Lastly, the concept of privilege leads to a politically correct laziness. “Checking” your privilege is very easy – you just say “I acknowledge my position as a privileged white person” then don’t actually change any of your behavior. It has provided a code for people to project the image that they want (nice! liberal!) without actually changing the more destructive aspects of their behavior. It provides a way of objectifying people (“if I say all the right things, then I can’t get yelled at by minorities.”) As Lupita said, you can’t eat words (or beauty, works both ways.) Words are meaningless, if they don’t touch something deeper.

So, what do you actually do?

Anytime you want to “acknowledge your privilege” – flip it, at least in your head. Put yourself in the opposite point of view and imagine what it would be like to not have that “privilege.” Start with the assumption people who are complaining have a legitimate grievance, and try to understand it.

The deeper fix is to loosen the sytem’s grip on you. This is hard. I can’t tell you how to do this, cuz I haven’t done it yet. Check back later!

All of the Privileges

I read this article on facebook the other day:

Her first line resonated with me, “it’s not enough to acknowledge your privilege” – but, after that, I sort of disagreed, or only partially agreed, with many of her points. When I expressed my disagreement on facebook, I was smacked the fuck down (by another white girl, I should add) and now I’m afraid comment on it because I’m white.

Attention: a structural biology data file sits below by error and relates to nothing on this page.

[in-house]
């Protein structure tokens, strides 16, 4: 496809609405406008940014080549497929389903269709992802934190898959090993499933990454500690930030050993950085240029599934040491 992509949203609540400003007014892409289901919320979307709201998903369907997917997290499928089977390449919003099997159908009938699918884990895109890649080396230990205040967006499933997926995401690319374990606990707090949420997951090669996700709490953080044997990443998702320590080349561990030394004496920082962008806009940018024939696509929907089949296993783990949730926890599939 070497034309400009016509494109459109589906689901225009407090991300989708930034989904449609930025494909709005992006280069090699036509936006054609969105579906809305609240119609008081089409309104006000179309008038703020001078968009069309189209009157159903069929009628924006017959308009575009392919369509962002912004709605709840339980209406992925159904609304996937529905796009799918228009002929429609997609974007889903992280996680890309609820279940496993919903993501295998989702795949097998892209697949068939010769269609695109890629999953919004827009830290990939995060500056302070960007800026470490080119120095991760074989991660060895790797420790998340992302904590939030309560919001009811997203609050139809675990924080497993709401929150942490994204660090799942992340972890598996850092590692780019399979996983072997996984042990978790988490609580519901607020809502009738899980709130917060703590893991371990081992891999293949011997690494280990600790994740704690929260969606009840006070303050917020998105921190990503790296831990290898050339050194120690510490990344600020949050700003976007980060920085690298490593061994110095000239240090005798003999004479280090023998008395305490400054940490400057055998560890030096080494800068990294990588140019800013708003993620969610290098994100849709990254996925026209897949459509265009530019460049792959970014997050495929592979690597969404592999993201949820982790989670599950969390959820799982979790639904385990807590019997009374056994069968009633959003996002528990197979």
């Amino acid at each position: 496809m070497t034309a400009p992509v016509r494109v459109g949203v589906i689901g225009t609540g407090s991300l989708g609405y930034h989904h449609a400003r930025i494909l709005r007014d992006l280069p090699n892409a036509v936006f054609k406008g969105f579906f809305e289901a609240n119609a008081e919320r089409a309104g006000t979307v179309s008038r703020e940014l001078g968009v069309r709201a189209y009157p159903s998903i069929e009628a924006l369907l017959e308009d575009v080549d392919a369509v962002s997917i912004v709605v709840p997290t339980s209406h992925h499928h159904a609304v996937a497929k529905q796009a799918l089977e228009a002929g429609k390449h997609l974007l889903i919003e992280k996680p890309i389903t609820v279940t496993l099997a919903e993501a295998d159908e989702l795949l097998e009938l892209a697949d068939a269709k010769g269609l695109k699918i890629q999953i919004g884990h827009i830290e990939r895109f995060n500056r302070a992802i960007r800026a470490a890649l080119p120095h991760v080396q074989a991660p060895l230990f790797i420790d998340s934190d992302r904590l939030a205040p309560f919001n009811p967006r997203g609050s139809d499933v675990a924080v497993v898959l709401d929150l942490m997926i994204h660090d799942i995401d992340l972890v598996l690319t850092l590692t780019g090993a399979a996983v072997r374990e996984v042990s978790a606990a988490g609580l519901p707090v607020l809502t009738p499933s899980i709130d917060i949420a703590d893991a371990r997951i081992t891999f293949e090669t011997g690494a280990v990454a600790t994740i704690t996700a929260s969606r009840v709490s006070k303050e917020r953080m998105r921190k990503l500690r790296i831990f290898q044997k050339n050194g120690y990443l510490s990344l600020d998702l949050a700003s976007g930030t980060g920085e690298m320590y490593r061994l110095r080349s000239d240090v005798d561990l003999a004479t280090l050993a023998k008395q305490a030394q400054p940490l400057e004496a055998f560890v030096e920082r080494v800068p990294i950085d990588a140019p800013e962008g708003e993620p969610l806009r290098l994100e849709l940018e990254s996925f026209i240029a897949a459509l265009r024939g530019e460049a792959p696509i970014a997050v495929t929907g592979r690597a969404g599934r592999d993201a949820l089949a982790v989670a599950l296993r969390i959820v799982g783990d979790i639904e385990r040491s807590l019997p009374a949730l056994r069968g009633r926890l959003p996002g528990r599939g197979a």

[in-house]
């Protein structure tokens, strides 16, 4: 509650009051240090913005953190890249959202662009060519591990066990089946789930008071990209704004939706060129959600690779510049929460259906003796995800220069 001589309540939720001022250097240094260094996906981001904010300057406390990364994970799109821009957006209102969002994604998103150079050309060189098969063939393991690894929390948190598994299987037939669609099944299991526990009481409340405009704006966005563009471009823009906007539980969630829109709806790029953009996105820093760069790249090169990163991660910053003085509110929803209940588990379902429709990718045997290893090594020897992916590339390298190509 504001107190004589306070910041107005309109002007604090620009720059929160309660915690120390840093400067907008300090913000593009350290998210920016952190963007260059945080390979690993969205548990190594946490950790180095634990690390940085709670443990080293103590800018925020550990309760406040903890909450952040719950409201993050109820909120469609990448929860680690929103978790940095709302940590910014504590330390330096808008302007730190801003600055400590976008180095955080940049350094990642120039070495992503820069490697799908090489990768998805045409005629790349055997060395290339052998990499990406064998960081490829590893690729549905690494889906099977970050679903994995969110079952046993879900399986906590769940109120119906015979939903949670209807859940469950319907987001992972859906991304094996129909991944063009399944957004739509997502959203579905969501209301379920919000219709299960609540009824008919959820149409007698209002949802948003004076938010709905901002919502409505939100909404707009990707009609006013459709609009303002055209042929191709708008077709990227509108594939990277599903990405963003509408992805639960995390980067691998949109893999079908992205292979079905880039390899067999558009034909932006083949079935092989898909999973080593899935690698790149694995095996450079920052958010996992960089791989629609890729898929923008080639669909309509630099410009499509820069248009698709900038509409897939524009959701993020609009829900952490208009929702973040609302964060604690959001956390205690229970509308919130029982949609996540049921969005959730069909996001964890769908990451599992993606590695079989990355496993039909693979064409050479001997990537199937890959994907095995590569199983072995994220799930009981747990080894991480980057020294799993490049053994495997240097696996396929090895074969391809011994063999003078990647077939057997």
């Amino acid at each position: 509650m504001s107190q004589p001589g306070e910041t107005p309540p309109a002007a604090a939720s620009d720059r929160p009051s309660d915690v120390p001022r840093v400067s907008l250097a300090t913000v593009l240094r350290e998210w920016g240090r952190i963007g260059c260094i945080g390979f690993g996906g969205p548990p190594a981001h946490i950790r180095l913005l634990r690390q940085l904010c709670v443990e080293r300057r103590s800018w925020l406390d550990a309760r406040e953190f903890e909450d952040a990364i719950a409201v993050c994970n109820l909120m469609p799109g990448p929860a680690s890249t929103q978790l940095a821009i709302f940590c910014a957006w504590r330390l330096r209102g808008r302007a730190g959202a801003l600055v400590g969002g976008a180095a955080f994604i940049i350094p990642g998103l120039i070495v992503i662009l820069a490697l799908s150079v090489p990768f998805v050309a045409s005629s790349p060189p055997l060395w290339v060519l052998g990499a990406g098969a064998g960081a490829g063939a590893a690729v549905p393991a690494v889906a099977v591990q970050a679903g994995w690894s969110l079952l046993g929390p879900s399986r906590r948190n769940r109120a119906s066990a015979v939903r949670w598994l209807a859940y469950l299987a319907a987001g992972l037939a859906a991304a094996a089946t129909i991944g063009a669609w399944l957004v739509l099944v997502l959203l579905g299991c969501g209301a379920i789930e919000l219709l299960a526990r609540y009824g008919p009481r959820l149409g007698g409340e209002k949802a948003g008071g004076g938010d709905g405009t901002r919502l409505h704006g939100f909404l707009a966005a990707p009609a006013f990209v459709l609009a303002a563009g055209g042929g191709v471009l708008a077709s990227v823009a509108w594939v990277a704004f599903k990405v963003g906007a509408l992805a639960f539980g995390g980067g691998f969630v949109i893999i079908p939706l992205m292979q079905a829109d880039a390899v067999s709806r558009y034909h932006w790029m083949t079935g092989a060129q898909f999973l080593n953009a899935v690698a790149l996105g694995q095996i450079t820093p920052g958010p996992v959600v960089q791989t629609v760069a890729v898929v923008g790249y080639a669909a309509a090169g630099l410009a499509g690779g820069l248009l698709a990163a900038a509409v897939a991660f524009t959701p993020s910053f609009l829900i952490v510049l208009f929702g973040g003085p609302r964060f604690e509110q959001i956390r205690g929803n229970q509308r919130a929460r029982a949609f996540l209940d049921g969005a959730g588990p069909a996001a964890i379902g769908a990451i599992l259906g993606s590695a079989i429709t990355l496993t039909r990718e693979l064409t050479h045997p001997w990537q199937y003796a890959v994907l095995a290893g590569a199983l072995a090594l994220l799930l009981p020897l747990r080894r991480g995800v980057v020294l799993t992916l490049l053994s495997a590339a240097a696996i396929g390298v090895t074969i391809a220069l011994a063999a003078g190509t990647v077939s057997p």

Then, I read this article:

Which was FAN TASTIC because I’m totally a woman, and I can totally tear the fuck into it without anyone being like “shut UP, you dumb man!”

So, backing up – the internet is full of these lists where people say basically, “I am this type of person, and I will now speak on the behalf of my group to inform the INTERNET of my personal pet peeves while claiming them as generally applicable to everyone else in this group.” So, let me mansplain this to you. One highly recognized form of prejudice is when you *ask* someone to speak on behalf of their minority group instead of asking them what they want an individual. It is dehumanizing, but, that works both ways. Women who put forth general rules on “how to treat women” are just as sexist as men asking “how do women want to be treated?” The problem is with the grouping of “women,” and setting rules as a group, instead of recognizing their individuality.

But, there’s something deeper than the mild hypocrisy. I’m struggling with it a bit.

Part of it is demanding empathy while refusing to give it. “Listen,” for instance, is something that comes up a lot on these lists – yet, often people who like these types of lists refuse to listen themselves. In the feminist article, many men responded with the ways they are hurting too.

Thanks but men right now are being treated like crap currently. The Majority of suicide rates are male, males on average have 5 years shorter lifespan than females, men are more likely to be convicted and receive a harsher sentence for a crime than if a female were to do the same crime. Men are less likely to get custody of their kids in a divorce even if the wife has been shown to create a bad atmosphere for the kids to grow up (This can also be vice versai) The majority of the homeless are men. The list goes on and on and these issues need to be addressed.

Jackson B.

Why, yes, I believe many of those statistics are correct. You raise some interesting questions – why *are* there more men in prison, and more male homeless? Why are there more male suicides? This doesn’t completely square with a simple view of an oppressive patriarchy, and clearly the situation is more nuanced. Maybe there are situations that tend to benefit women, and others that tend to benefit men?